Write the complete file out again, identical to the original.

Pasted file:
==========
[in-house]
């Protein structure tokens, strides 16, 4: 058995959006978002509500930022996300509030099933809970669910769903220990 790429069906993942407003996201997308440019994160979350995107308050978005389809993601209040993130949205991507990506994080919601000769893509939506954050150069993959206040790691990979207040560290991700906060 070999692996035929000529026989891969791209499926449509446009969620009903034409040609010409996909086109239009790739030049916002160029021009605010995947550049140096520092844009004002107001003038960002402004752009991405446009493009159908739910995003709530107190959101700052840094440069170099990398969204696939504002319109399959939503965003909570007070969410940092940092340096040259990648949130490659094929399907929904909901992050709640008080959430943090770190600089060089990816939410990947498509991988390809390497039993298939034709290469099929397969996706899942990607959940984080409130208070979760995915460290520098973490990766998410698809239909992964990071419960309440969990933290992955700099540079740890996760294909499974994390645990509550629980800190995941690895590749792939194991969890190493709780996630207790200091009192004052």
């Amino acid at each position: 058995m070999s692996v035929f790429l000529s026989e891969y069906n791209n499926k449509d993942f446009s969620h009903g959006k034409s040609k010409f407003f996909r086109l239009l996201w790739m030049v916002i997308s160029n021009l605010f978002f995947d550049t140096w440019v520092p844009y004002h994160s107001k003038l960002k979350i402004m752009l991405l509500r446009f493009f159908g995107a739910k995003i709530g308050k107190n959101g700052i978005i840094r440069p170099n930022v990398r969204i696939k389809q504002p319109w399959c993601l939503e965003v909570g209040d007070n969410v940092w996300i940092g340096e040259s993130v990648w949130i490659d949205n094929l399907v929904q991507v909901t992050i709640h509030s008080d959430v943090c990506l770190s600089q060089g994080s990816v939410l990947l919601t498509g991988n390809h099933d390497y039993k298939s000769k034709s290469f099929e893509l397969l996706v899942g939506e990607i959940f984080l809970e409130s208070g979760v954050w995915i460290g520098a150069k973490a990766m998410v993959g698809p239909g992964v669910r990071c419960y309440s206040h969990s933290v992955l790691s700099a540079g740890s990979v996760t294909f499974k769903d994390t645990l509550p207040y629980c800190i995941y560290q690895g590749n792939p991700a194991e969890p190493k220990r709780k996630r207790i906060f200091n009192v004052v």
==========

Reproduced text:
[in-house]
């Protein structure tokens, strides 16, 4: 058995959006978002509500930022996300509030099933809970669910769903220990 790429069906993942407003996201997308440019994160979350995107308050978005389809993601209040993130949205991507990506994080919601000769893509939506954050150069993959206040790691990979207040560290991700906060 070999692996035929000529026989891969791209499926449509446009969620009903034409040609010409996909086109239009790739030049916002160029021009605010995947550049140096520092844009004002107001003038960002402004752009991405446009493009159908739910995003709530107190959101700052840094440069170099990398969204696939504002319109399959939503965003909570007070969410940092940092340096040259990648949130490659094929399907929904909901992050709640008080959430943090770190600089060089990816939410990947498509991988390809390497039993298939034709290469099929397969996706899942990607959940984080409130208070979760995915460290520098973490990766998410698809239909992964990071419960309440969990933290992955700099540079740890996760294909499974994390645990509550629980800190995941690895590749792939194991969890190493709780996630207790200091009192004052």
């Amino acid at each position: 058995m070999s692996v035929f790429l000529s026989e891969y069906n791209n499926k449509d993942f446009s969620h009903g959006k034409s040609k010409f407003f996909r086109l239009l996201w790739m030049v916002i997308s160029n021009l605010f978002f995947d550049t140096w440019v520092p844009y004002h994160s107001k003038l960002k979350i402004m752009l991405l509500r446009f493009f159908g995107a739910k995003i709530g308050k107190n959101g700052i978005i840094r440069p170099n930022v990398r969204i696939k389809q504002p319109w399959c993601l939503e965003v909570g209040d007070n969410v940092w996300i940092g340096e040259s993130v990648w949130i490659d949205n094929l399907v929904q991507v909901t992050i709640h509030s008080d959430v943090c990506l770190s600089q060089g994080s990816v939410l990947l919601t498509g991988n390809h099933d390497y039993k298939s000769k034709s290469f099929e893509l397969l996706v899942g939506e990607i959940f984080l809970e409130s208070g979760v954050w995915i460290g520098a150069k973490a990766m998410v993959g698809p239909g992964v669910r990071c419960y309440s206040h969990s933290v992955l790691s700099a540079g740890s990979v996760t294909f499974k769903d994390t645990l509550p207040y629980c800190i995941y560290q690895g590749n792939p991700a194991e969890p190493k220990r709780k996630r207790i906060f200091n009192v004052v």